Image Credit Kevin Geary Portraits
This is the third post in the series "Tone Talk", samples and commentary on various clarinet tones from around the world. All discussion here needs to be understood in that context.
Any comments I write here are not necessarily criticisms; they are attempts to describe in detail what one player's tone sounds like to me. Tastes will vary. I mainly offer my constantly evolving opinion and description of what I hear. I also try to analyze how one tone or another is achieved, through the experiments I have done in my own playing.
Brymer's tone has always impressed me. Of the English clarinetists (that I know of) I believe he is my favorite.
The only comment I would make is that his tone occasionally slips into the "flabby" or "pot-bellied" spreadiness which is characteristic of English clarinet tone.
When I play loudly, I am careful to voice the note with a "point" in my air, which I feel as a lifting of my soft palette. If I play loudly with an open throat and little or no voicing, it results in a similar sound to the "pot-bellied" quality I hear in Brymer's sound.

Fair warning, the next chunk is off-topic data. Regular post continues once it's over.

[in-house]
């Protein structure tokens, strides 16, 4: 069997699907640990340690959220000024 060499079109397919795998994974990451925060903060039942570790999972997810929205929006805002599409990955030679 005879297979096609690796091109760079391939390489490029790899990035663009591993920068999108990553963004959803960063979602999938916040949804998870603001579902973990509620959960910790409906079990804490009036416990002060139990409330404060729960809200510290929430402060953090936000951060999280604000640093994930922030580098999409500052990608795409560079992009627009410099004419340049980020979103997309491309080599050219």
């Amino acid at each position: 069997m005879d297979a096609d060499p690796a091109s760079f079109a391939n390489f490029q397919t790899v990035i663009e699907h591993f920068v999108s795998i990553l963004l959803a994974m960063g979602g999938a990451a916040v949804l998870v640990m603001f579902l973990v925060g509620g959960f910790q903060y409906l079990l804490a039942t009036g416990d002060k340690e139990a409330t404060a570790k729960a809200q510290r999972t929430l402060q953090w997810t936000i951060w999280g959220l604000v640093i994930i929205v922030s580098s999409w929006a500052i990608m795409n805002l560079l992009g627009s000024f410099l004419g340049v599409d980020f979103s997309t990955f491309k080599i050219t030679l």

Mozart Concerto movt. 1 sample-
Mozart Concerto movt. 2 sample-
Mozart Concerto movt. 3 sample-
The son of a builder, Jack Brymer started his working life as teacher. In 1947, on the recommendation of professional musicians who had played with Brymer during wartime military service, Sir Thomas Beecham invited him to audition as principal clarinetist of the Royal Philharmonic Orchestra to succeed Reginald Kell. Brymer held the post until 1963 and, together with Gwydion Brooke (bassoon), Gerald Jackson (flute) and Terence MacDonagh (oboe), became part of the celebrated "Royal Family" of principal woodwind players with the RPO. When he left the RPO, he become a co-principal in the BBC Symphony Orchestra (1963-1971) and principal in the London Symphony Orchestra (1971-1986).